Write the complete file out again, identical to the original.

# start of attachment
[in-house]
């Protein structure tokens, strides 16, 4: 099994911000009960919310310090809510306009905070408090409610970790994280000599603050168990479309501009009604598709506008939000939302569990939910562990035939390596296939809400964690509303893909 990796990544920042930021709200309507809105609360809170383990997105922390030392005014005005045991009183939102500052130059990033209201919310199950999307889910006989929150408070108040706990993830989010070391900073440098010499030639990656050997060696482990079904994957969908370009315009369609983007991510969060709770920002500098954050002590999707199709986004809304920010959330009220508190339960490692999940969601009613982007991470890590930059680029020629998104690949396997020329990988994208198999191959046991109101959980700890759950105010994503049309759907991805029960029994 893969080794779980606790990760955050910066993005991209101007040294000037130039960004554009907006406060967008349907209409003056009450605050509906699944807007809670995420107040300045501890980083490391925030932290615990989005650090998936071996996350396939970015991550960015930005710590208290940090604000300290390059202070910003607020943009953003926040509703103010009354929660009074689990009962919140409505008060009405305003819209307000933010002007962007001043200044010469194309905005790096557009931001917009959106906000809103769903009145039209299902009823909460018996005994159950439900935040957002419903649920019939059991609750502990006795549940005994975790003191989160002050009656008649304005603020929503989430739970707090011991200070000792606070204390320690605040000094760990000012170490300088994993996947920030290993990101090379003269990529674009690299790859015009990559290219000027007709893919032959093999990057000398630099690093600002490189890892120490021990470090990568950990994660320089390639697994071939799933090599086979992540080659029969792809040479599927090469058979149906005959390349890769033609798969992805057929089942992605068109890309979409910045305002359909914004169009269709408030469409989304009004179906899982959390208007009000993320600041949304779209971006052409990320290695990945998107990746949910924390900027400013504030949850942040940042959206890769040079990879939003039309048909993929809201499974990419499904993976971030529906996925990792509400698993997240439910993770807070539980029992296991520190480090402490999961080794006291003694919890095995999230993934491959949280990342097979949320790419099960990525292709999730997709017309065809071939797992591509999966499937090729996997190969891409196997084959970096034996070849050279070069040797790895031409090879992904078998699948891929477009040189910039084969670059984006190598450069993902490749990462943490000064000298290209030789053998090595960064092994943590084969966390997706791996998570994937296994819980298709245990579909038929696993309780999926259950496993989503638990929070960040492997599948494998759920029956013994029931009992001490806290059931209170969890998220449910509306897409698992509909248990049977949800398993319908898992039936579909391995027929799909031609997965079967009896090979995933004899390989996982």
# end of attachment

[in-house]
């Protein structure tokens, strides 16, 4: 099994911000009960919310310090809510306009905070408090409610970790994280000599603050168990479309501009009604598709506008939000939302569990939910562990035939390596296939809400964690509303893909 990796990544920042930021709200309507809105609360809170383990997105922390030392005014005005045991009183939102500052130059990033209201919310199950999307889910006989929150408070108040706990993830989010070391900073440098010499030639990656050997060696482990079904994957969908370009315009369609983007991510969060709770920002500098954050002590999707199709986004809304920010959330009220508190339960490692999940969601009613982007991470890590930059680029020629998104690949396997020329990988994208198999191959046991109101959980700890759950105010994503049309759907991805029960029994 893969080794779980606790990760955050910066993005991209101007040294000037130039960004554009907006406060967008349907209409003056009450605050509906699944807007809670995420107040300045501890980083490391925030932290615990989005650090998936071996996350396939970015991550960015930005710590208290940090604000300290390059202070910003607020943009953003926040509703103010009354929660009074689990009962919140409505008060009405305003819209307000933010002007962007001043200044010469194309905005790096557009931001917009959106906000809103769903009145039209299902009823909460018996005994159950439900935040957002419903649920019939059991609750502990006795549940005994975790003191989160002050009656008649304005603020929503989430739970707090011991200070000792606070204390320690605040000094760990000012170490300088994993996947920030290993990101090379003269990529674009690299790859015009990559290219000027007709893919032959093999990057000398630099690093600002490189890892120490021990470090990568950990994660320089390639697994071939799933090599086979992540080659029969792809040479599927090469058979149906005959390349890769033609798969992805057929089942992605068109890309979409910045305002359909914004169009269709408030469409989304009004179906899982959390208007009000993320600041949304779209971006052409990320290695990945998107990746949910924390900027400013504030949850942040940042959206890769040079990879939003039309048909993929809201499974990419499904993976971030529906996925990792509400698993997240439910993770807070539980029992296991520190480090402490999961080794006291003694919890095995999230993934491959949280990342097979949320790419099960990525292709999730997709017309065809071939797992591509999966499937090729996997190969891409196997084959970096034996070849050279070069040797790895031409090879992904078998699948891929477009040189910039084969670059984006190598450069993902490749990462943490000064000298290209030789053998090595960064092994943590084969966390997706791996998570994937296994819980298709245990579909038929696993309780999926259950496993989503638990929070960040492997599948494998759920029956013994029931009992001490806290059931209170969890998220449910509306897409698992509909248990049977949800398993319908898992039936579909391995027929799909031609997965079967009896090979995933004899390989996982």